WORKPLACE DISCRIMINATION: OLD DEFINITION NEW MEANING « Law Offices of Timothy Bowles | Top Employment Law Firm in Los Angeles


The Supreme Court’s “Unexpected” Expansion of Equal Rights for Gay and Transgender Employees

The Civil Rights Act of 1964 is America’s foremost protection against employment discrimination (also known as “Title VII”). Yet, for more than five decades, courts have applied this law to preserve such “equal rights” only for some, and decidedly not for homosexual or transgender persons.

No longer. In a decision which its conservative author acknowledged as “unexpected,” the U.S. Supreme Court has ruled that an employer who fires an individual for being gay or transgender violates Title VII’s prohibition against sex discrimination. Bostock v. Clayton County, Georgia (June 15, 2020).

Title VII makes it “unlawful … for an employer to fail or refuse to hire or to discharge any individual, or otherwise to discriminate against any individual … because of such individual’s race, color, religion, sex, or national origin.”

Justice Gorsuch, joined by five other members of the court, found that discrimination against a person for his or her sexual orientation or sexual identity was by definition discrimination because of that person’s sex.

Justice Gorsuch reasoned: “An individual’s homosexuality or transgender status is not relevant to employment decisions. That’s because it is impossible to discriminate against a person for being homosexual or transgender without discriminating against that individual based on sex. Consider, for example, an employer with two employees, both of whom are attracted to men. The two individuals are, to the employer’s mind, materially identical in all respects, except that one is a man and the other a woman. If the employer fires the male employee for no reason other than the fact he is attracted to men, the employer discriminates against him for traits or actions it tolerates in his female colleague. Put differently, the employer intentionally singles out an employee to fire based in part on the employee’s sex, and the affected employee’s sex is a but-for cause of his discharge.”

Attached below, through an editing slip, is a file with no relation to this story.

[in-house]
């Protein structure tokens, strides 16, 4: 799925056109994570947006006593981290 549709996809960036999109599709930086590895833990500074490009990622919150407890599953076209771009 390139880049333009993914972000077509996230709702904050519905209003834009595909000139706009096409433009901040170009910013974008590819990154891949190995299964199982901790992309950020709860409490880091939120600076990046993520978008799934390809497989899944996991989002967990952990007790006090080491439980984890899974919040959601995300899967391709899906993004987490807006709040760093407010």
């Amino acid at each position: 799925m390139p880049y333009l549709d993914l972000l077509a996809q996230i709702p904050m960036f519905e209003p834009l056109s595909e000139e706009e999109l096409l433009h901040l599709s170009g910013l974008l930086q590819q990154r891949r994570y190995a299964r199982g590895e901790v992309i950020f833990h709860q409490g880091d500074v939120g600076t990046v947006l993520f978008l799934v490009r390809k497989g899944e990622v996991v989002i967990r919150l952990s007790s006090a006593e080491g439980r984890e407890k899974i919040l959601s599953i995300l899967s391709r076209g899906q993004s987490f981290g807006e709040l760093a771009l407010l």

Until this decision, it was possible for private employers in some 25 states to terminate a gay or transgender person for their sexual orientation and/or identity alone. Nationwide, it had also been possible for an employer to argue that even if sexual orientation or identity had been a factor in a worker’s termination, there should be no liability as he or she would have been fired for other reasons in any event (so-called “mixed motive” cases).

Again, no more. An employer violates Title VII when it intentionally fires an individual employee based even in part on (i.e., “because of”) sex (and thus, even in part, on his/her sexual orientation or identity). “It makes no difference if other factors besides the employee’s sex contributed to the decision or that the employer treated women as a group the same when compared to men as a group.”

This profound expansion of Title VII’s principles must also apply to every other individual characteristic that law protects against discrimination: race, color, religion and national origin.

The decision thus calls for employers to take close stock of their policies, practices and training programs to ensure that workplace-protected characteristics are never a factor in any employment decision. Personnel management, whether in hiring, advancement, compensation, discipline, termination or any other major aspect of employment, must be grounded in worker ability, qualification and productivity.

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Please contact Tim BowlesCindy Bamforth or Helena Kobrin for more information.

June, 2020